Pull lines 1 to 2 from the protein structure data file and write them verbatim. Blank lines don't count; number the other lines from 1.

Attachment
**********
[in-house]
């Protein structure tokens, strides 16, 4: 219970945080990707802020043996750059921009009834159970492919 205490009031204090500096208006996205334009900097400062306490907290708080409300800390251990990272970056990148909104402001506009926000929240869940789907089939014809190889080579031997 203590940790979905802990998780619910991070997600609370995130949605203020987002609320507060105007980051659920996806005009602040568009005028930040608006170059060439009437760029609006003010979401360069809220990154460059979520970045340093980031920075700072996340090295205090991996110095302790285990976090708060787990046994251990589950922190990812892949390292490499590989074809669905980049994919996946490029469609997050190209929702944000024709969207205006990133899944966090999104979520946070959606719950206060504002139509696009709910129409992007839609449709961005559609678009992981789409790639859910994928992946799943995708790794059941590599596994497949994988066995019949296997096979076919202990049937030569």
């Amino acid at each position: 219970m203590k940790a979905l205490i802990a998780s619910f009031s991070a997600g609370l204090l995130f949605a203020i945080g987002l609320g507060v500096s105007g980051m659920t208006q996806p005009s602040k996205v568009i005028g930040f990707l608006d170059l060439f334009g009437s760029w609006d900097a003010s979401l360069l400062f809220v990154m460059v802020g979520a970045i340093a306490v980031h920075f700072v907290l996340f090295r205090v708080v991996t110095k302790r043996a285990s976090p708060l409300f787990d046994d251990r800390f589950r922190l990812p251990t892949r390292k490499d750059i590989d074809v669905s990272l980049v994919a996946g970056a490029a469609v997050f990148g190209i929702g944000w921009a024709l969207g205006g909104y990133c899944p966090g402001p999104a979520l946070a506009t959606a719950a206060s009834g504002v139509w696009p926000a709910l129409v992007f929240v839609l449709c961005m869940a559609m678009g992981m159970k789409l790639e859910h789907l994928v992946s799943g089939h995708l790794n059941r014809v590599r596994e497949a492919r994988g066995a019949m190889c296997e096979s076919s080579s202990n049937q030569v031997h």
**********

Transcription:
[in-house]
């Protein structure tokens, strides 16, 4: 219970945080990707802020043996750059921009009834159970492919 205490009031204090500096208006996205334009900097400062306490907290708080409300800390251990990272970056990148909104402001506009926000929240869940789907089939014809190889080579031997 203590940790979905802990998780619910991070997600609370995130949605203020987002609320507060105007980051659920996806005009602040568009005028930040608006170059060439009437760029609006003010979401360069809220990154460059979520970045340093980031920075700072996340090295205090991996110095302790285990976090708060787990046994251990589950922190990812892949390292490499590989074809669905980049994919996946490029469609997050190209929702944000024709969207205006990133899944966090999104979520946070959606719950206060504002139509696009709910129409992007839609449709961005559609678009992981789409790639859910994928992946799943995708790794059941590599596994497949994988066995019949296997096979076919202990049937030569």